It is important to remember not to assume anything about a particular type of disability. When students with an apparent disability are in a class, the professor may choose to casually approach them after the first class and ask whether there are any specific accommodations they require. Although the professor is not obligated to do this, it is a quick and courteous way to open the door to communication and may help a reluctant student express needs at the beginning. In addition, it is not insulting to the person involved. Many students mention that they often feel invisible and appreciate when a professor approaches them.

Hearing Loss

Characteristics and General Information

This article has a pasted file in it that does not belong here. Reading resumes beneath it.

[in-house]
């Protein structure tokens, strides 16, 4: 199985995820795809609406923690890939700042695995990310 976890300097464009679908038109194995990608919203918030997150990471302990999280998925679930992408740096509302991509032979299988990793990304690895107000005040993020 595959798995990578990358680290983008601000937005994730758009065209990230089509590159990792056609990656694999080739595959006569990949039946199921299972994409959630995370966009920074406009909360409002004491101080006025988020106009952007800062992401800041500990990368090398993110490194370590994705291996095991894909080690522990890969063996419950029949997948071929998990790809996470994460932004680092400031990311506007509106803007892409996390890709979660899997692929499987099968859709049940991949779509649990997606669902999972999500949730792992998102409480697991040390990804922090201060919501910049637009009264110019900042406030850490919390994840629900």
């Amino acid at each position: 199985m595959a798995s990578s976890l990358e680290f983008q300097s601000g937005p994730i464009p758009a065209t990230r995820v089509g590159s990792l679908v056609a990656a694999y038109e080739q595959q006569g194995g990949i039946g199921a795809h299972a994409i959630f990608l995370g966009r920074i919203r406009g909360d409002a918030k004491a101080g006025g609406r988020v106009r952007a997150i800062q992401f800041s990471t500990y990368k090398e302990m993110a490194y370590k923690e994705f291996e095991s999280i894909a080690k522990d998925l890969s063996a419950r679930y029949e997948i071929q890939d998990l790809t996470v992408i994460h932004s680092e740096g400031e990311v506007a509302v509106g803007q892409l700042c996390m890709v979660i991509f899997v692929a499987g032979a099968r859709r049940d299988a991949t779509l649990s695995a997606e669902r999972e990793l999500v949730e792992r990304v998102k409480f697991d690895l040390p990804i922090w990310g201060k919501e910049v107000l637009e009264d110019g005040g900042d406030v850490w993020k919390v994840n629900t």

Students with hearing loss may vary widely in the degree of loss and the means they use to compensate for that loss. Some individuals may be deaf, with little or no useful residual hearing. Many of these individuals do not wear hearing aids because they have so little hearing. Others will wear hearing aids that improve hearing somewhat, but even the latest technology in hearing aids provides the wearer with distorted hearing at best. Some people with a hearing loss will develop lip-reading skills, but even the most skilled lip reader will understand only about 60 to 70 percent of a conversation and even less of a lecture. Students with a hearing loss may have a speaking voice that is quite easy to understand and may choose to communicate orally. Others may be hard to understand and may choose not to use their voices. If a student is not using his or her voice and comes to see a professor without an interpreter, a pen and paper or a computer word processor may be used to communicate with the professor. If the student tries to use his or her voice and the professor does not understand, the professor should tell the student he or she is having trouble and ask the student to repeat or to write down what he or she is saying. Conversely, a student with a hearing loss may nod and appear to understand what the professor is saying but may miss an important point. It is often a good approach to stop frequently to ask the person to repeat what was understood and to clarify any missed information. When a student with a hearing loss identifies himself/herself, the professor needs to determine how best to meet that student’s needs. The two should discuss how the class is taught (lecture, board work, group discussion, films or videos), and the student should suggest ways to access the information presented in class. For example,